Rating: R
Genre: Drama
Directed By: Danny Boyle
Written By: Aaron Sorkin
Box Office: $12,403,169
Runtime: 123 minutes
Studio: Universal Pictures

Remember the Titans (2000)
This one is emotional and filled with a bunch of familiar faces. Watch this to cheer you up, to motivate you to work as a team, or just for fun, It will not disappoint.

 

Rating: PG
Genre: Drama
Directed By: Boaz Yakin
Written By: Gregory Allen Howard
Box Office: $114,297,071
Runtime: 113 minutes
Studio: Walt Disney Pictures

Rocky (1976)
The ultimate underdog story, Sylvester Stallone just nails it, this movie is perfect for when you’re in a situation where you think you can’t do it, or that you’re not good enough, Rocky reminds us that with hard work and dedication anything is possible.

 

Rating: PG
Genre: Drama, Sports & Fitness
Directed By: John G. Avildsen
Written By: Sylvester Stallone
Box Office: N/A
Runtime: 119 minutes
Studio: United Artists

The Secret Life of Walter Mitty (2013)
This didn’t do particularly well in theatres or with critics but it should be noted that 70% of people enjoyed it on Rotten Tomatoes. The story is about someone who wakes up one day and realizes that he’s stuck in a job he doesn’t love and living a life that’s less than ordinary, I’m sure many of us can relate to this. That’s why I enjoy this movie, it’s perfect for anyone who feels like they’re in a rut.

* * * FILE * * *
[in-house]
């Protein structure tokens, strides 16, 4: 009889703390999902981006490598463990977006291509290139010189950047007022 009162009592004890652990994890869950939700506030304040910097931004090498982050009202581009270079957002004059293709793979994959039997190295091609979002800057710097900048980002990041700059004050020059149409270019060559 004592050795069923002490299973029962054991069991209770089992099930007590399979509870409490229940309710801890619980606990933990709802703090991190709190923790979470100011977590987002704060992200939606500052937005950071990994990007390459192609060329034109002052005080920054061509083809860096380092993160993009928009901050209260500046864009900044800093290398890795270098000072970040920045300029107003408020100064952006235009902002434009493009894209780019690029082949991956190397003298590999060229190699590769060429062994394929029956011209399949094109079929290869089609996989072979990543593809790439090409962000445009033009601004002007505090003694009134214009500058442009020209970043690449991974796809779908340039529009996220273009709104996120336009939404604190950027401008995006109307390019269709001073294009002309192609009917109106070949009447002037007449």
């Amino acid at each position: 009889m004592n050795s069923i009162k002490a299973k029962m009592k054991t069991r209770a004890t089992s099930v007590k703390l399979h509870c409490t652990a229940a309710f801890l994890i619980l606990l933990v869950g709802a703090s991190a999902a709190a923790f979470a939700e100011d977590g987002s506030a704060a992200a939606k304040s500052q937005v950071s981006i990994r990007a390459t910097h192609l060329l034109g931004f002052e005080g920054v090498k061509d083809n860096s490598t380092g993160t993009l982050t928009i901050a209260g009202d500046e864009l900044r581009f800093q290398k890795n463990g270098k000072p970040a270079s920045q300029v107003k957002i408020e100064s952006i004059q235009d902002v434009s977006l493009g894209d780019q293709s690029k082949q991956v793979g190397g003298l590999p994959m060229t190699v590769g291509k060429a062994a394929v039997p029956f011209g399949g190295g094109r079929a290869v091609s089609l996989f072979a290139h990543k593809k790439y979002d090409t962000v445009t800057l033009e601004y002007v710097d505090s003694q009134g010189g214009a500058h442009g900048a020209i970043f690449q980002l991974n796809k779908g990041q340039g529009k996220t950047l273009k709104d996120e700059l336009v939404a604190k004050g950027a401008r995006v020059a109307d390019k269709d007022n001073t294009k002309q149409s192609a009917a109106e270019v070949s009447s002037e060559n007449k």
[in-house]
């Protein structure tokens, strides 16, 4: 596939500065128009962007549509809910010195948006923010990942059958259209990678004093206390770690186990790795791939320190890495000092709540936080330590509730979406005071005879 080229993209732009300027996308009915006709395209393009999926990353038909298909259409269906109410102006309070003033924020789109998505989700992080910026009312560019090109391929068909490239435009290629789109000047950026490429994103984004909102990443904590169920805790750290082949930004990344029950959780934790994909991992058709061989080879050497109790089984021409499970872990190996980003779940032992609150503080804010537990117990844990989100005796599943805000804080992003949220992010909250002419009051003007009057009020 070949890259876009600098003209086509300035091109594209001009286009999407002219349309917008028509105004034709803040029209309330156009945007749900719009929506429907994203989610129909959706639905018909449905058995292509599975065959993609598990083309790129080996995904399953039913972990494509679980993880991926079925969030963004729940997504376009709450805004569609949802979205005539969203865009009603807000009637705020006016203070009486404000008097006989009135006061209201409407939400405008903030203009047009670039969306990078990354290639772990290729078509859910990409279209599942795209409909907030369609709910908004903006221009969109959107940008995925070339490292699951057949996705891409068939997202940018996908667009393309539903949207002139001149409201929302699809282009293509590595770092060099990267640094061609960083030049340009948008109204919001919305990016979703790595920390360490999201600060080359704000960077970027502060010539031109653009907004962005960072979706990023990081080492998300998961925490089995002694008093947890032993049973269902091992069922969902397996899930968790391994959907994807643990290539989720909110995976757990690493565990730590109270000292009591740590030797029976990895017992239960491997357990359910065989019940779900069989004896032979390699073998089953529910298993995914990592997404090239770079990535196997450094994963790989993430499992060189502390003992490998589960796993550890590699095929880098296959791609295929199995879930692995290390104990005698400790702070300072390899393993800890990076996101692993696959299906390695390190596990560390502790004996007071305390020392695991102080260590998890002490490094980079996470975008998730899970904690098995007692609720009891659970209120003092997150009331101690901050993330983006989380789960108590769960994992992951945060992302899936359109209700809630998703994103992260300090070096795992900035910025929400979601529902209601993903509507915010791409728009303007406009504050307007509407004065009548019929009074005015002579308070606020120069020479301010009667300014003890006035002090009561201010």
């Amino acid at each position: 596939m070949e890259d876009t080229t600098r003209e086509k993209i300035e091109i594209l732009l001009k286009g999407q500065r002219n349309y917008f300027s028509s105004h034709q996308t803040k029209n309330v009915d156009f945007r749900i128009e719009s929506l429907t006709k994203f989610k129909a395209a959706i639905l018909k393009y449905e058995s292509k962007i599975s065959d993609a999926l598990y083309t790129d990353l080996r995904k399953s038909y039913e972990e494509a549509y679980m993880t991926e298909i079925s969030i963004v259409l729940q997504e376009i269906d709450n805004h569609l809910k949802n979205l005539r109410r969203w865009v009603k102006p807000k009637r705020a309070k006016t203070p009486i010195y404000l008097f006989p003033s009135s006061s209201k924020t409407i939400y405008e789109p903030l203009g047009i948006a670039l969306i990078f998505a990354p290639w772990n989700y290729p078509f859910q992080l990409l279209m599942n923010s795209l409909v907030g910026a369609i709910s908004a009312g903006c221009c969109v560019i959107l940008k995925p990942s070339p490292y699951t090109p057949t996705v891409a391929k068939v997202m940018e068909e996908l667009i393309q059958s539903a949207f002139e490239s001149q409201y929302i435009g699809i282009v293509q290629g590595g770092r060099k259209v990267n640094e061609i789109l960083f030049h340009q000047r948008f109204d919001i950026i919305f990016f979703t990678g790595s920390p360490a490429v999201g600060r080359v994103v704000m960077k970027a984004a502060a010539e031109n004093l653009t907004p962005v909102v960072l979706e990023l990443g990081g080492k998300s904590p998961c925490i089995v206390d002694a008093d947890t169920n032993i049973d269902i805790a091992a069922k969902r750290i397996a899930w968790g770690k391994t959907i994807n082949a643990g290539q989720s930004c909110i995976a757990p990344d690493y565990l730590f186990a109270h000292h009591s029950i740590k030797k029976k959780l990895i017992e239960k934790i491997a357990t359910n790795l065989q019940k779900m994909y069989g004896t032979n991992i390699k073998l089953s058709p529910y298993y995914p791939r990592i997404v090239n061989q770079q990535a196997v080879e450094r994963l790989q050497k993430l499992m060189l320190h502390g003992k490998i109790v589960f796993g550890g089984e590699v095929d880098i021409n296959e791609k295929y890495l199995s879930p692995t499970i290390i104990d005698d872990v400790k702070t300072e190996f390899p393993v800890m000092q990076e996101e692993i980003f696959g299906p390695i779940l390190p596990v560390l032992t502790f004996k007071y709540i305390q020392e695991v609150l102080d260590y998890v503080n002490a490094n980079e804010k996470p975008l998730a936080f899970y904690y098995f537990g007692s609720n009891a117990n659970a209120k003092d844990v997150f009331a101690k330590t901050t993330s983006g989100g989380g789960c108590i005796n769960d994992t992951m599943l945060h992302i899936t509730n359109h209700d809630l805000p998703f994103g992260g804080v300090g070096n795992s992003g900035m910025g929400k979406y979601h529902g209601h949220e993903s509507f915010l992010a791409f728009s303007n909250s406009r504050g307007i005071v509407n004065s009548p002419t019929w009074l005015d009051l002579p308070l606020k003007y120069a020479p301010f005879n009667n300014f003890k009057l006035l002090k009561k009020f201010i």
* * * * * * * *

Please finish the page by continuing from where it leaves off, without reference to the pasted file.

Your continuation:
Rating: PG
Genre: Action & Adventure, Comedy, Drama
Directed By: Ben Stiller
Written By: Steven Conrad
Box Office: $33,223,430
Runtime: 114 minutes
Studio: 20th Century Fox

The Pursuit of Happyness (2006)
Back to a time when Will Smith’s son (Jaden) wasn’t spewing out insanely confusing and borderline dumb tweets. I remember when I first watched this movie there were a couple scenes that really pulled at the old heartstrings. An inspirational feel-good movie, it shows us that, perseverance and hard work can lead you to great things.

Rating: PG-13
Genre: Drama
Directed By: Gabriele Muccino
Written By: Steven Conrad
Box Office: $162,586,036
Runtime: 117 minutes
Studio: Sony Pictures

John Krasinski’s​ 5 Favorite Movies & Why he Loves them!

In light of the recent release of filmmaker/actor John Krasinski’s movie “The Quiet Place”, we managed to track down 5 of John’s favourite movies and why he loves them.

If you’re anxious to see more of John, filming of his new Amazon TV Series Jack Ryan is scheduled to premiere this August.

Kramer Vs. Kramer (1979)

Ted Kramer’s wife leaves her husband, allowing for a lost bond to be rediscovered between Ted and his son, Billy. But a heated custody battle ensues over the divorced couple’s son, deepening the wounds left by the separation.

Director: Robert Benton

Writers: Avery Corman (from the novel by), Robert Benton (written for the screen by)

Stars: Dustin Hoffman, Meryl Streep, Jane Alexander

John on why he loves this movie:

I was one of those kids who had never seen an indie film before I got to college.

If it wasn’t a big, huge tentpole movie, or if it wasn’t on the radio, I hadn’t

experienced it. Then in college, I started getting into independent movies, which

led me to classic movies, which led me to all this different stuff. The 1970s

movies, for me, were only discovered, unfortunately, as little as six or seven

years ago.

So Kramer vs. Kramer. Some of the greatest writing I’ve ever seen, some

of the gutsiest performances. It’s just so quintessential of what the 1970s were